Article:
The commercial classroom: What is a referral worth?

March 19, 2015 - Connecticut

Edward Smith, Jr., Smith Commercial Real Estate

This column is offered to help educate agents new to commercial and investment brokerage and serve as a review of basics for existing practitioners.
To maximize success, a commercial real estate agent must build a referral network of clients and other agents.
Satisfied clients and customers are a great source of new business opportunities, but you have to ask for the referrals. Often this is done at the closing or lease signing and then is forgotten about. Periodic reminders may be required to encourage this "word of mouth" advertising. Consider visiting your clients after the deal has closed on a regular basis or send out a monthly newsletter; always closing by asking if they know of anyone else you may be of assistance too.
A residential agent who sells their buyer a home knows a lot about that persons' business or employment. Many residential agents and firms specialize in that area and do not do commercial brokerage. Build a referral "army" of these agents! We do not want to interfere with their transaction process, but after the home sale closes encourage them to introduce you to their clients. Offer to pay them a referral fee if the customer uses your services now or in the future to buy or lease commercial property.
To make everyone feel comfortable you probably want to have a simple agreement between your firm and the referral agents firm. You may also want to add, that if the customer wants to buy another home that opportunity would go back to the residential agent.
When it comes to referrals or co-broking the question of what is an appropriate fee must be determined. To answer this, I usually reflect on who is doing the work. (There are no rules here, all commission rates and splits are subject to negotiations between the parties.) Sometimes there is a perception issue with the referring agent, that they want half the commission because it's their customer. But they are not going to be doing half the work! They probably do not have the commercial resources necessary to really service the customer and forget that half the commission may be going to a listing broker.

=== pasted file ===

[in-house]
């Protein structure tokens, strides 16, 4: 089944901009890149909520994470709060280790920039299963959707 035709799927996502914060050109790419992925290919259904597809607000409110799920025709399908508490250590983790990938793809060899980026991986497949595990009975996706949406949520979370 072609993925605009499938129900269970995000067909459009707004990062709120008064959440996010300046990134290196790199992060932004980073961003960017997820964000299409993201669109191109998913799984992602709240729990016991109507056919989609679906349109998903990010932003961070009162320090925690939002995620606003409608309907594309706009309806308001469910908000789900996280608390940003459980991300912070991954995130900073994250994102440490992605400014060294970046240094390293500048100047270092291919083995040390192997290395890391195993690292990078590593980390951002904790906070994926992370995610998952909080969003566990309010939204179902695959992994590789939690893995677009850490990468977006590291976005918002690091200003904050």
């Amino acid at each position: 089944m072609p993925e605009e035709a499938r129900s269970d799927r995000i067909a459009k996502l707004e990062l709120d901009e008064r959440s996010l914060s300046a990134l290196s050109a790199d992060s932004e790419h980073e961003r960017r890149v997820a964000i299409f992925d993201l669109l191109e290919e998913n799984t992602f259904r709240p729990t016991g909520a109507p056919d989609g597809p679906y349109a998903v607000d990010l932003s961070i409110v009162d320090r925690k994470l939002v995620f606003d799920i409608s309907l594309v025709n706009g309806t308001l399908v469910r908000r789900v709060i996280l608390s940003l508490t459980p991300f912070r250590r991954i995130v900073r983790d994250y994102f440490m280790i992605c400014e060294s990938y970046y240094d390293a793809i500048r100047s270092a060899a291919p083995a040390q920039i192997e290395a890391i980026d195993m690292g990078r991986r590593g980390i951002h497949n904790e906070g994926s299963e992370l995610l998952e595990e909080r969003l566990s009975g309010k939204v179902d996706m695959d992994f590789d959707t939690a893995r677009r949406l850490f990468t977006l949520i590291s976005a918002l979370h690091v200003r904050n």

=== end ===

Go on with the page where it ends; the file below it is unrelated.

To me an ideal referral is an actual face-to-face meeting and introduction, here I consider a referral fee of 25% of the side warranted. If all I am getting from the agent is a customer name and contact information, and I am going to do all the work; 10% of the side is all I would pay as a referral fee.

We run into another situation when an agent knows of another agent who has listed a property, and also knows of a third agent who has a buyer or tenant looking for that type of property. This agent is really serving as the "Coordinating Broker"- bringing other agents together for a common goal.

A three way split of the commission is too often proposed; again I go back to the question of who is doing the work. The agent in the middle may feel there would be no deal without their putting these two together, but beyond that what will this agent do to bring about a meeting of the minds? Perhaps a fee for the agent in the middle of 10% of the gross commission (5% from each side) would be fair and reasonable.

In developing your referral network, think long term relationships with these agents. Reasonable fees will promote additional referrals.



Edward Smith, Jr., CREI, ITI, CIC, GREEN, MICP, CNE is a commercial real estate consultant, instructor and broker at Smith Commercial Real Estate, Cambridge, N.Y.
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